17 February 2012

The Guardian: “It's culture, not war, that cements European identity”

"The university exchange programme Erasmus is barely mentioned in the business sections of newspapers, yet Erasmus has created the first generation of young Europeans. I call it a sexual revolution: a young Catalan man meets a Flemish girl – they fall in love, they get married and they become European, as do their children. The Erasmus idea should be compulsory – not just for students, but also for taxi drivers, plumbers and other workers. By this, I mean they need to spend time in other countries within the European Union; they should integrate."

Umberto Eco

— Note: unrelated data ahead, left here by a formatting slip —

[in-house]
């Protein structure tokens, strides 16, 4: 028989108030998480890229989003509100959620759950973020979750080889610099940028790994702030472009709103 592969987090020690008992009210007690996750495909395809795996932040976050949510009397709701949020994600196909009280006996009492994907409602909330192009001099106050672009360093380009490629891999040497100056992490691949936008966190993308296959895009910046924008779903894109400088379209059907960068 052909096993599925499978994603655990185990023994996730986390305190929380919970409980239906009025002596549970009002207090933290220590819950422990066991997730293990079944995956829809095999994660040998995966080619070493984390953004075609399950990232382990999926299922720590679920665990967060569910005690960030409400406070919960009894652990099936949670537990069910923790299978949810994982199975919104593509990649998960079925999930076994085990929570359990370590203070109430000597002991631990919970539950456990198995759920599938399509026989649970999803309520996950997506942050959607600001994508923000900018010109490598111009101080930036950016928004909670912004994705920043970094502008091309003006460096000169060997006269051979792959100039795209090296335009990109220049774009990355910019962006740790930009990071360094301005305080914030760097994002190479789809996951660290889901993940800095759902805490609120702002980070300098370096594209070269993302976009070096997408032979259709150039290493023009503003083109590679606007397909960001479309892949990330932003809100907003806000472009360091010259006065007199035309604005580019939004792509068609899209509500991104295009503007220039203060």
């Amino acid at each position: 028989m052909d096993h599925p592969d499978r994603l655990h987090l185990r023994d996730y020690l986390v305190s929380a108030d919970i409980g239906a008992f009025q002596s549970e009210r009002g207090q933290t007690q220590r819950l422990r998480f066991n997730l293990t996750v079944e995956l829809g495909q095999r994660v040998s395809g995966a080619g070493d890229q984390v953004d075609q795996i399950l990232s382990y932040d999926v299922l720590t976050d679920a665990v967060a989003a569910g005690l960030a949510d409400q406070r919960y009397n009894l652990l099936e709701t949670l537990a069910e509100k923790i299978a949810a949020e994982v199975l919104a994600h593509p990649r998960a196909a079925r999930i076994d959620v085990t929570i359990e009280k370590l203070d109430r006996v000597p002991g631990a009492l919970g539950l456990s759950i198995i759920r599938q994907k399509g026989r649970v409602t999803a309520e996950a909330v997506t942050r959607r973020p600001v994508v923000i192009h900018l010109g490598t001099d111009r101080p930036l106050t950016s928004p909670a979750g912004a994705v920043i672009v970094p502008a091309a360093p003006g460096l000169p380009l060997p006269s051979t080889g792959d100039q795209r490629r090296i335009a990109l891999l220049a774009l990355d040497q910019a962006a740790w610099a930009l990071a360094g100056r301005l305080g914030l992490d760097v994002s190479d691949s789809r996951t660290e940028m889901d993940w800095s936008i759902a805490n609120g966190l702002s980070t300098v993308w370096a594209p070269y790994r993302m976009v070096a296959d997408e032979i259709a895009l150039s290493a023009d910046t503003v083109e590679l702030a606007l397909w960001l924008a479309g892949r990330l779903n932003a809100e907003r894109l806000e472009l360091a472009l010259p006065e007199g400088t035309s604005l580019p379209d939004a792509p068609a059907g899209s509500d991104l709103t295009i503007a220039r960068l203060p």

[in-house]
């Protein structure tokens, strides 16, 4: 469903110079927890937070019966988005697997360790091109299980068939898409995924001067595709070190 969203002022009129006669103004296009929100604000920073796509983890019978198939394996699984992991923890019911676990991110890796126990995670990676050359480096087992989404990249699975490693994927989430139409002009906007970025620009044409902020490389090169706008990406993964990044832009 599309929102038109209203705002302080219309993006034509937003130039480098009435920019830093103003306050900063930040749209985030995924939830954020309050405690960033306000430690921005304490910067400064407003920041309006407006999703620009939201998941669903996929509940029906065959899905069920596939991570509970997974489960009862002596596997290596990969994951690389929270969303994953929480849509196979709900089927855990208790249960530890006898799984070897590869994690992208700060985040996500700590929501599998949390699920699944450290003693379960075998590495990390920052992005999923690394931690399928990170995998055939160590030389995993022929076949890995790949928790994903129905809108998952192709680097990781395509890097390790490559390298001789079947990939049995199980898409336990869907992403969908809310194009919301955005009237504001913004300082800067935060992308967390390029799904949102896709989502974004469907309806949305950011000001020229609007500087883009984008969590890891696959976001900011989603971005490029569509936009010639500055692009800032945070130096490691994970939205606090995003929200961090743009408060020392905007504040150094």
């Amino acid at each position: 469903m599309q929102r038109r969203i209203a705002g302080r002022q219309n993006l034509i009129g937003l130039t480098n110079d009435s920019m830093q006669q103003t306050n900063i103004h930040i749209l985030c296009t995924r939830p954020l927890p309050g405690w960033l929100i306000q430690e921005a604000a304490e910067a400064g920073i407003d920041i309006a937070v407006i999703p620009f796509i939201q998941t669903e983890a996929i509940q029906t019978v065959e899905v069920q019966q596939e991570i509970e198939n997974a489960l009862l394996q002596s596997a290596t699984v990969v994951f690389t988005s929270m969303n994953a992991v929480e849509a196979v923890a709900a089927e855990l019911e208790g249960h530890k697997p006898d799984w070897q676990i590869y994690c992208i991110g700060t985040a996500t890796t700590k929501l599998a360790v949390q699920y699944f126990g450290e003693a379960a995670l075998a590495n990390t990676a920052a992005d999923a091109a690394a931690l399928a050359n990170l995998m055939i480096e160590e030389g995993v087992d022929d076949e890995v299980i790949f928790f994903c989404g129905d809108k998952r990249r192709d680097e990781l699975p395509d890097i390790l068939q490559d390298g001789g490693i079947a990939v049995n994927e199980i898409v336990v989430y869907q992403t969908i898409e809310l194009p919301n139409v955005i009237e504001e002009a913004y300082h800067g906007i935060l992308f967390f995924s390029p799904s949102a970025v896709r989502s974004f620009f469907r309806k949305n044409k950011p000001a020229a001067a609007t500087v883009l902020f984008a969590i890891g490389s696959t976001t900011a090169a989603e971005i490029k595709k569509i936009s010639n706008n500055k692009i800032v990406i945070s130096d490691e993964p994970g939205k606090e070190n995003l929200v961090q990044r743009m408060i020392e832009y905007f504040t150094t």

An intriguing – and ultimately idealistic – idea from the author of The Name of the Rose; a reminder that a strong European identity cannot be built by ignoring the cultural roots that defined the continent for two millennia. While spending time in other parts of Europe may not be practical on a large scale, the Internet allows us to bump into one another in ways not seen before. In my travels through Europe I have never felt like a stranger, there was an underlying sense of similarity, like discovering some small part of home abroad. So there may be some grain of truth to Eco’s vision, but will there be enough time and public will to make it happen?

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